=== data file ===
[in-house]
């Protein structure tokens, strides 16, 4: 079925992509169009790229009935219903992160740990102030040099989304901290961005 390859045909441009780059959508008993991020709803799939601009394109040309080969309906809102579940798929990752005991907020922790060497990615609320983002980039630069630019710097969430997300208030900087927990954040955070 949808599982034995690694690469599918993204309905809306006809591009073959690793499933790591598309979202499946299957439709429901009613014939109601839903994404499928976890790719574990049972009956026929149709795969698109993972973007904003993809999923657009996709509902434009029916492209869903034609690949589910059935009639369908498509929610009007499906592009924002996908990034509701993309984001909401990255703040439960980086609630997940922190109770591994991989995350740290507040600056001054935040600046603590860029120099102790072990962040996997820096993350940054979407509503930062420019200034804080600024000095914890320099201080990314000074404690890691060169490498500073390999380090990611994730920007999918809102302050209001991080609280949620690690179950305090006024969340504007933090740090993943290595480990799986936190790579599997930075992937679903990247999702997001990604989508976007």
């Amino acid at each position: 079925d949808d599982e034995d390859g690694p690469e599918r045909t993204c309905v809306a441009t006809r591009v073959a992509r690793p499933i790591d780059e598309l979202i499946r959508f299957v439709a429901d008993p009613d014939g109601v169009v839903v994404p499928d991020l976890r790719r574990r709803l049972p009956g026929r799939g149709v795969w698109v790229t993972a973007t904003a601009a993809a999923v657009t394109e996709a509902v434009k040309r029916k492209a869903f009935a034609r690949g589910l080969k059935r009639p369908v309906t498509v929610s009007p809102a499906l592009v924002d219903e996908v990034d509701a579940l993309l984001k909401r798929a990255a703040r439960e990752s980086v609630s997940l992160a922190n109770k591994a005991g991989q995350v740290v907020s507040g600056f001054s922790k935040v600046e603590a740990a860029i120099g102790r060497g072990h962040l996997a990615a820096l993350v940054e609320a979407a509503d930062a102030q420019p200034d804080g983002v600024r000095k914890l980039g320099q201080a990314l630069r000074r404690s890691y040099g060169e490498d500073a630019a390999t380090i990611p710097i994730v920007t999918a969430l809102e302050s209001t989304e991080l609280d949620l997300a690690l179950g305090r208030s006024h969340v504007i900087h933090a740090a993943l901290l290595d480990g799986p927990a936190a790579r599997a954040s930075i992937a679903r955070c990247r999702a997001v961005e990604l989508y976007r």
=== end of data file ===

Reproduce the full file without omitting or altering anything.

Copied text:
[in-house]
């Protein structure tokens, strides 16, 4: 079925992509169009790229009935219903992160740990102030040099989304901290961005 390859045909441009780059959508008993991020709803799939601009394109040309080969309906809102579940798929990752005991907020922790060497990615609320983002980039630069630019710097969430997300208030900087927990954040955070 949808599982034995690694690469599918993204309905809306006809591009073959690793499933790591598309979202499946299957439709429901009613014939109601839903994404499928976890790719574990049972009956026929149709795969698109993972973007904003993809999923657009996709509902434009029916492209869903034609690949589910059935009639369908498509929610009007499906592009924002996908990034509701993309984001909401990255703040439960980086609630997940922190109770591994991989995350740290507040600056001054935040600046603590860029120099102790072990962040996997820096993350940054979407509503930062420019200034804080600024000095914890320099201080990314000074404690890691060169490498500073390999380090990611994730920007999918809102302050209001991080609280949620690690179950305090006024969340504007933090740090993943290595480990799986936190790579599997930075992937679903990247999702997001990604989508976007």
């Amino acid at each position: 079925d949808d599982e034995d390859g690694p690469e599918r045909t993204c309905v809306a441009t006809r591009v073959a992509r690793p499933i790591d780059e598309l979202i499946r959508f299957v439709a429901d008993p009613d014939g109601v169009v839903v994404p499928d991020l976890r790719r574990r709803l049972p009956g026929r799939g149709v795969w698109v790229t993972a973007t904003a601009a993809a999923v657009t394109e996709a509902v434009k040309r029916k492209a869903f009935a034609r690949g589910l080969k059935r009639p369908v309906t498509v929610s009007p809102a499906l592009v924002d219903e996908v990034d509701a579940l993309l984001k909401r798929a990255a703040r439960e990752s980086v609630s997940l992160a922190n109770k591994a005991g991989q995350v740290v907020s507040g600056f001054s922790k935040v600046e603590a740990a860029i120099g102790r060497g072990h962040l996997a990615a820096l993350v940054e609320a979407a509503d930062a102030q420019p200034d804080g983002v600024r000095k914890l980039g320099q201080a990314l630069r000074r404690s890691y040099g060169e490498d500073a630019a390999t380090i990611p710097i994730v920007t999918a969430l809102e302050s209001t989304e991080l609280d949620l997300a690690l179950g305090r208030s006024h969340v504007i900087h933090a740090a993943l901290l290595d480990g799986p927990a936190a790579r599997a954040s930075i992937a679903r955070c990247r999702a997001v961005e990604l989508y976007r």